NCUA Board Talks Changes to RBC Rule: Video CUTs
NCUA Board Chairman Debbie Matz told CU Times Thursday the agency plans to change more than a few of the risk weights in the proposed risk-based capital rule.
“I really can’t comment about the specific changes at this point, but we know that we need to change some of the weights, probably more than a few will be revised,” Matz said in a video interview after the NCUA Board meeting.
“We need to take a close look at the implementation period, because not only do the credit unions need more time, but NCUA needs more time to get ready for it. So those are some of the things we’re thinking of, but we will respond to all of the comments as we are required to do. We won’t make every change that’s been suggested but certainly we will be making a lot of changes to this rule,” she added.
The proposal contains an 18-month implementation period.
Matz said NCUA staff has reviewed all of the more than 2,000 risk-based capital comment letters at least once.
NCUA Board Member Michael Fryzel said the agency should take as much time as necessary to craft the best possible rule for the credit union system.
“My concern here now is that we take the time to continue to listen to what people have to say, make changes, let people look at it, let’s get some more feedback and make sure that the final rule that we come out with, everybody understands and is able to move forward and do business with,” he said.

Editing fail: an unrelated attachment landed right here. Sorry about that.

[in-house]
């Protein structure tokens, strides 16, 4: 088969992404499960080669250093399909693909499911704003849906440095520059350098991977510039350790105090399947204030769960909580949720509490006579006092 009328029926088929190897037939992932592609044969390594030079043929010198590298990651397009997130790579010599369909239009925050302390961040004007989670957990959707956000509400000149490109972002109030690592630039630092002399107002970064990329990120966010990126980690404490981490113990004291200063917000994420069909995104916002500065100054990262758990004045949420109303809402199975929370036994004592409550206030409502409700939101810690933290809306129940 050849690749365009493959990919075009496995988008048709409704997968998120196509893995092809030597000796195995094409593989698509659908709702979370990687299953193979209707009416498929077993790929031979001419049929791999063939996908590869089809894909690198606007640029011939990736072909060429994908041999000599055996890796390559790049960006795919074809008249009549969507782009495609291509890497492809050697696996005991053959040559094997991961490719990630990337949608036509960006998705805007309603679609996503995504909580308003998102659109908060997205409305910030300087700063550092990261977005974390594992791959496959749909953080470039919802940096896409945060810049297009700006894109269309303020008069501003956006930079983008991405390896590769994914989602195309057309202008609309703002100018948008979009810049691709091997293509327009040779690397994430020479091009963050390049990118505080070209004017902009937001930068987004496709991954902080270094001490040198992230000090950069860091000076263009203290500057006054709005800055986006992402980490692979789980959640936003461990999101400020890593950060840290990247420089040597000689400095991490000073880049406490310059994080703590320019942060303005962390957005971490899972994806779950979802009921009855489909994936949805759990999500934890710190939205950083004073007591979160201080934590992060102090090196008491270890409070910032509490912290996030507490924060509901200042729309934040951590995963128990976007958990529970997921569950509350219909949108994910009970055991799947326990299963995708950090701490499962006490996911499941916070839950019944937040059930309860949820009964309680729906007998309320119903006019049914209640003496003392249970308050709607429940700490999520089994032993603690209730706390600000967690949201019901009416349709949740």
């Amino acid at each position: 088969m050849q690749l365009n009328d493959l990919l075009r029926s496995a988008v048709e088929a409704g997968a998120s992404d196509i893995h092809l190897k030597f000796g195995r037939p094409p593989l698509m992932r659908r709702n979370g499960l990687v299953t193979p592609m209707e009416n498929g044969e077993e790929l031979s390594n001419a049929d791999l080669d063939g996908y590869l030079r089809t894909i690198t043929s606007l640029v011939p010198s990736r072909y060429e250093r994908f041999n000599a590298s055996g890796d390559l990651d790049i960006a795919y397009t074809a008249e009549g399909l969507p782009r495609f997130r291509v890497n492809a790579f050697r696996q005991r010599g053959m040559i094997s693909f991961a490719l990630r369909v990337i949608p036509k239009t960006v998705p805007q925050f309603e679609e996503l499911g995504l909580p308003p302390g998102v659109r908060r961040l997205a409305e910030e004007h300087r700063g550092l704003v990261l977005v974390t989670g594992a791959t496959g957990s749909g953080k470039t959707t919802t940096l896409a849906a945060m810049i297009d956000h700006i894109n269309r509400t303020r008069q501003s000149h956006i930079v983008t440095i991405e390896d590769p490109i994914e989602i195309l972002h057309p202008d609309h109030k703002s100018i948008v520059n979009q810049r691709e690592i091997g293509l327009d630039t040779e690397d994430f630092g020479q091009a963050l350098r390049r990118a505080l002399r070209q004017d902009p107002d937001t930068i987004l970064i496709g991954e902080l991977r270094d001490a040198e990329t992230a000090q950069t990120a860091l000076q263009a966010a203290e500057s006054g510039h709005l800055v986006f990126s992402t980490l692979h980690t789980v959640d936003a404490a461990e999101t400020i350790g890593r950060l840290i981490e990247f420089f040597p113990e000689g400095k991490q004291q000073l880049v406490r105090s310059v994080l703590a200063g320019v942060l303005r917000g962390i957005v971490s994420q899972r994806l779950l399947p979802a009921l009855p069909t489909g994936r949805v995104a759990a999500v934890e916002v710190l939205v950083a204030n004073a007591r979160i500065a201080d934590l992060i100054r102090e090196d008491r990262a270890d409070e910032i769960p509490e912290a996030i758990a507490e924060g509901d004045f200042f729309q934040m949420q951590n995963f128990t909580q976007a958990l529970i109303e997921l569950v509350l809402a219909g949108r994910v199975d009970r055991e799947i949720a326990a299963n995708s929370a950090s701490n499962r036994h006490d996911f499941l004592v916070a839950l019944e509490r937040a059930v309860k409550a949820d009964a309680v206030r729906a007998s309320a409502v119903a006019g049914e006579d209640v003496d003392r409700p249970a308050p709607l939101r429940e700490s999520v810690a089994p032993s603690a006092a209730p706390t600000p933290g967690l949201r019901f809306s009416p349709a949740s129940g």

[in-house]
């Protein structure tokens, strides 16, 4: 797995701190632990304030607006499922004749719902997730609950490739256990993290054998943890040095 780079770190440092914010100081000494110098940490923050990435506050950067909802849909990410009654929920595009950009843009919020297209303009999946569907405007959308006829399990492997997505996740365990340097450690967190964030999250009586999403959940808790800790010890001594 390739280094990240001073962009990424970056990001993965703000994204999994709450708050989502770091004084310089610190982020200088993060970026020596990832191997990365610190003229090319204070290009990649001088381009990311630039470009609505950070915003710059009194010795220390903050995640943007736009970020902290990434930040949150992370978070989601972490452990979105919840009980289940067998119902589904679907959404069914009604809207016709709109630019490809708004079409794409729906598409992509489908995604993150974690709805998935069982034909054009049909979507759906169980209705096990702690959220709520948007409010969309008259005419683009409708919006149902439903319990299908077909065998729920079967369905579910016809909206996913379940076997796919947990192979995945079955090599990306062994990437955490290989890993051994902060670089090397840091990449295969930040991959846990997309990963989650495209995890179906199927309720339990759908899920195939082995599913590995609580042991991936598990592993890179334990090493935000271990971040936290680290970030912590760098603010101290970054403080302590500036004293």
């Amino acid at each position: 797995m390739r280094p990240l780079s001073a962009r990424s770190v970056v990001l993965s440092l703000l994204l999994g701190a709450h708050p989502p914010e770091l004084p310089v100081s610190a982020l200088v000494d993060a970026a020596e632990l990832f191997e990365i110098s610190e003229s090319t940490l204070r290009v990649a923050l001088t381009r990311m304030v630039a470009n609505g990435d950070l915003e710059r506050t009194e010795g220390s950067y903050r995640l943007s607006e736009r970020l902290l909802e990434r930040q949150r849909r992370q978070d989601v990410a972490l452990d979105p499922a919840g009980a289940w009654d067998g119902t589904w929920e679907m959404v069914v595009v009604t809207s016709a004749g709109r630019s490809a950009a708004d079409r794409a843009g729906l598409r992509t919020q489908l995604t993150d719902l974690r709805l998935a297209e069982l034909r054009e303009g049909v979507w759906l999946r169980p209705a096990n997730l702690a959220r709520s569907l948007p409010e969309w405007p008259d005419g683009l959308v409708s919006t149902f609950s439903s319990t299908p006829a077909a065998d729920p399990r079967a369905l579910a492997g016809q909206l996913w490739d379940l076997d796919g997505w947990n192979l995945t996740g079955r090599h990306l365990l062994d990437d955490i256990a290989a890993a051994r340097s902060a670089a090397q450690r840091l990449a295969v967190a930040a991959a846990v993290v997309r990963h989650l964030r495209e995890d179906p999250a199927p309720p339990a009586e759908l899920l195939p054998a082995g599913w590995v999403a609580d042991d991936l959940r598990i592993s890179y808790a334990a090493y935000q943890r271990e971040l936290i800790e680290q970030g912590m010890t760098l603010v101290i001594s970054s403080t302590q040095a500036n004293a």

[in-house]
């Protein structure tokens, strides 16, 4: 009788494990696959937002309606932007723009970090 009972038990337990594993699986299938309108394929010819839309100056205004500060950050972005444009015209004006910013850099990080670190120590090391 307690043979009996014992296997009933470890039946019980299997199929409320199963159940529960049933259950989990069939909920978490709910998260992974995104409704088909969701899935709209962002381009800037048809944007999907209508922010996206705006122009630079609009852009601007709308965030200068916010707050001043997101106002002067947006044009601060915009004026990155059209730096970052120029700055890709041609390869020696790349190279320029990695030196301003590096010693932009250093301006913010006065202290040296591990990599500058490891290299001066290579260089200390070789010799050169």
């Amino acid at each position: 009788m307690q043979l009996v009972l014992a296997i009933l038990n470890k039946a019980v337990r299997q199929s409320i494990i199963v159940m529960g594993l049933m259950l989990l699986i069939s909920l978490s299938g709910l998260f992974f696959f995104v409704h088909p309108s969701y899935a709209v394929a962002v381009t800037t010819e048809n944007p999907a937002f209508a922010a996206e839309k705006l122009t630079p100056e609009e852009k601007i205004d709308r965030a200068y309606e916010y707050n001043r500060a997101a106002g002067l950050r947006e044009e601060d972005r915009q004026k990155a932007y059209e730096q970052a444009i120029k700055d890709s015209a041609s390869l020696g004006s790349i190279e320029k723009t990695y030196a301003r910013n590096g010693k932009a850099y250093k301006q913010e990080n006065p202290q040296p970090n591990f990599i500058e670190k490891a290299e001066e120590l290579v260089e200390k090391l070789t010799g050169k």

NCUA Board Rick Metsger said he recently met with Mary Dunn, CUNA’s senior vice president and deputy general counsel. NCUA Chairman Debbie Matz was scheduled to meet with CUNA representatives on Thursday.
“I’m very appreciative of the trade organizations’ approach. They understand the importance of capital. They understand the importance of adjusting our risk-based capital to give us meaningful information as a regulator, to not only to preserve the share insurance fund, but also for credit unions to have a mirror to look at to see where they stand in terms of the risk profile, and to update that for modern times is important,” Metsger said after the board meeting.
“They were very constructive discussions – issues of concern, how we might move to an approach that might zero in and focus those risks more clearly, gaining their perspective on that so it was collaborative and I think very helpful,” he added.